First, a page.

9. September 2011 20:00
I've been playing with the Amazon Cloud servers just to see what they have to offer. I thought I would set up a quick little SQL Express database and then connect to it remotely just to play around. It turned out to be a bit of a pain and so I though I'd share what I did in order to be able to connect to it remotely using management studio.
After the database was setup and running I made sure that it would accept remote connections (Connected to the Database in Microsoft SQL Server Management Studio -> Right Click Database Instance (localhost\sqlexpress) -> Properties -> Connections -> Make sure "Allow remote connections to this server" checkbox is checked) . I then tried connecting using Port 1433 and my IP address (We'll pretend my IP is 220.127.116.11 for this entry), but was never able to connect. So I tried using the command prompt and entering: telnet 18.104.22.168 1433 and still got nothing. So the first obvious thing to me was that the port was not listening for my connections. I logged back in to the database and ran the command:
on my database and found my database was listening on a dynamic port (Text read Server is listening on ['any' <ipv6> 48231].)
I logged on to the EC2 machine and opened the Sql Server Configuration Manager (Start -> All Programs -> Microsoft SQL Server 2008 R2 -> Configuration Tools -> SQL Server Configuration Manager). Then I opened SQL Server Network Configuration ->Protocols for SQLEXPRESS. Open TCP/IP by double clicking. Then selected IP Addresses tab -> Scroll to the bottom under IPAll. Here was my dynamic port reading TCP Dynamic Ports 48231. Under it was a blank TCP Port. So I added TCP Port 1435 (No rhyme or reason for that number). I went back and rand the xp_readerrorlog and found that my database was now listening on any <ipv6> 1435 in addtion to the 48231 now. I thought I was good to go. NOPE!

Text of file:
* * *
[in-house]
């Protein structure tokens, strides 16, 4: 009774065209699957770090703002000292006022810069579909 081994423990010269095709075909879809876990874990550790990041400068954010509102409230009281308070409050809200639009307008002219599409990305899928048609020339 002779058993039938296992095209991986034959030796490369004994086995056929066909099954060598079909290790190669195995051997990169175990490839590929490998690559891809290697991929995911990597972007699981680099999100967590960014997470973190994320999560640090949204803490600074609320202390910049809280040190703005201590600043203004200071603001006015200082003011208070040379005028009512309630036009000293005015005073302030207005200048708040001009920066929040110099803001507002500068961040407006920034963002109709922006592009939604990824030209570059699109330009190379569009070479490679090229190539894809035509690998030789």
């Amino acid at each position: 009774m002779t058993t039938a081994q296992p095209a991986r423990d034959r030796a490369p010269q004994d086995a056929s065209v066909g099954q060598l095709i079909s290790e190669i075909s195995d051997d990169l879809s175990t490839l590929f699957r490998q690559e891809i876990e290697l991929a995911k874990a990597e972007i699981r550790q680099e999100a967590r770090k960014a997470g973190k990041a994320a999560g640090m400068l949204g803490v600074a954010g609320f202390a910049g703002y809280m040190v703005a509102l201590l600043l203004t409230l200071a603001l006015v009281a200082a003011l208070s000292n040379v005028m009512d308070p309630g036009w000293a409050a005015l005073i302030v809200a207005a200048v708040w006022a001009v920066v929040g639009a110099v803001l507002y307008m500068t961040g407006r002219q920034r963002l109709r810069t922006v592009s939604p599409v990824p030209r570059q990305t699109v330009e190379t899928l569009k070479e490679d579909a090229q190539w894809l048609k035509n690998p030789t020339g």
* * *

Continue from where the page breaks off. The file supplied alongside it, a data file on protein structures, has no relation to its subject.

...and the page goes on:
I logged in the AWS Management Console and selected Amazon Elastic Cloud Computer EC2 at the top of the screen. I then see my two instances listed by clicking on instances. I clicked on the instance I was having trouble with and scolled to the bottom to find my Public DNS ec2-20-10-20-105.us-west-1.compute.amazonaws.com. (If you don't see your instances, make sure you select the right region on the top left, mine defaults to East region and my instances are in the west).
I now tried to connect with telnet by using: ec2-20-10-20-105.us-west-1.compute.amazonaws.com 20-10-20-105 1435. Still nothing! I was getting very frustrated at this point, but then I remembered the security groups. Amazon has security groups under the AWS Management Console as well. I clicked the Security Groups link on the left and opened the security group my instance was on. At the bottom of the screen I saw two tabs "Details", "Inbound". I opened the "Inbound" tab and found some ports that were open. I created a new Custom TCP rule with the port range of 1435 and Source: 0.0.0.0/0 (I don't recommend using the 0.0.0.0/0, it opens your port to every IP address, but I was just playing. Open it for just your IP address if possible.)
I went back to my telnet and Wa La! I was able to connect remotely.